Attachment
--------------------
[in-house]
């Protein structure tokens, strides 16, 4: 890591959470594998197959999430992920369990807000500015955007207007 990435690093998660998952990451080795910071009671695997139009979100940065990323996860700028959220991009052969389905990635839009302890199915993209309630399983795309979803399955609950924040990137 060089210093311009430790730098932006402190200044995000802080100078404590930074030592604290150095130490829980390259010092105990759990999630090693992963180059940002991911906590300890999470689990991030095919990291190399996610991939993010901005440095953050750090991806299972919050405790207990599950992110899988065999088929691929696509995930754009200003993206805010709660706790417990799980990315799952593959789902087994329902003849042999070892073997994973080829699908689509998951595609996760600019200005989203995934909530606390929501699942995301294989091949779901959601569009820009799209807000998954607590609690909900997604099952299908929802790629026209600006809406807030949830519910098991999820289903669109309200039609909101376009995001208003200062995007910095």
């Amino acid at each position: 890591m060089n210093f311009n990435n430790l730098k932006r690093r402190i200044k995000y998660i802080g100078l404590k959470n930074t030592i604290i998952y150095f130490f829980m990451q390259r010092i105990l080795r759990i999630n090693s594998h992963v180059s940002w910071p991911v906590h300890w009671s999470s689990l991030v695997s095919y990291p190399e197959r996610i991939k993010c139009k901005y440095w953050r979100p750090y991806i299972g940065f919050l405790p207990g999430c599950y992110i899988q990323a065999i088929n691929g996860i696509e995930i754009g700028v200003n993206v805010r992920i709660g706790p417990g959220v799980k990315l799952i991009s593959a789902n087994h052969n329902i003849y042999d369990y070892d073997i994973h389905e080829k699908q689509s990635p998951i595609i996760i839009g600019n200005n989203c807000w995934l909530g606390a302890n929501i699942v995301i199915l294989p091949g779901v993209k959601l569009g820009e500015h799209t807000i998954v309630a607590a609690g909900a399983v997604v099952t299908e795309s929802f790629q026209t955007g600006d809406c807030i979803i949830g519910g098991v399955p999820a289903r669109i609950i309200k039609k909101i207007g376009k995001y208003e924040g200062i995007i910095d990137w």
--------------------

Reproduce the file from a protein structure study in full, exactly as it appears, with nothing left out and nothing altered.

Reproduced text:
[in-house]
């Protein structure tokens, strides 16, 4: 890591959470594998197959999430992920369990807000500015955007207007 990435690093998660998952990451080795910071009671695997139009979100940065990323996860700028959220991009052969389905990635839009302890199915993209309630399983795309979803399955609950924040990137 060089210093311009430790730098932006402190200044995000802080100078404590930074030592604290150095130490829980390259010092105990759990999630090693992963180059940002991911906590300890999470689990991030095919990291190399996610991939993010901005440095953050750090991806299972919050405790207990599950992110899988065999088929691929696509995930754009200003993206805010709660706790417990799980990315799952593959789902087994329902003849042999070892073997994973080829699908689509998951595609996760600019200005989203995934909530606390929501699942995301294989091949779901959601569009820009799209807000998954607590609690909900997604099952299908929802790629026209600006809406807030949830519910098991999820289903669109309200039609909101376009995001208003200062995007910095």
């Amino acid at each position: 890591m060089n210093f311009n990435n430790l730098k932006r690093r402190i200044k995000y998660i802080g100078l404590k959470n930074t030592i604290i998952y150095f130490f829980m990451q390259r010092i105990l080795r759990i999630n090693s594998h992963v180059s940002w910071p991911v906590h300890w009671s999470s689990l991030v695997s095919y990291p190399e197959r996610i991939k993010c139009k901005y440095w953050r979100p750090y991806i299972g940065f919050l405790p207990g999430c599950y992110i899988q990323a065999i088929n691929g996860i696509e995930i754009g700028v200003n993206v805010r992920i709660g706790p417990g959220v799980k990315l799952i991009s593959a789902n087994h052969n329902i003849y042999d369990y070892d073997i994973h389905e080829k699908q689509s990635p998951i595609i996760i839009g600019n200005n989203c807000w995934l909530g606390a302890n929501i699942v995301i199915l294989p091949g779901v993209k959601l569009g820009e500015h799209t807000i998954v309630a607590a609690g909900a399983v997604v099952t299908e795309s929802f790629q026209t955007g600006d809406c807030i979803i949830g519910g098991v399955p999820a289903r669109i609950i309200k039609k909101i207007g376009k995001y208003e924040g200062i995007i910095d990137w």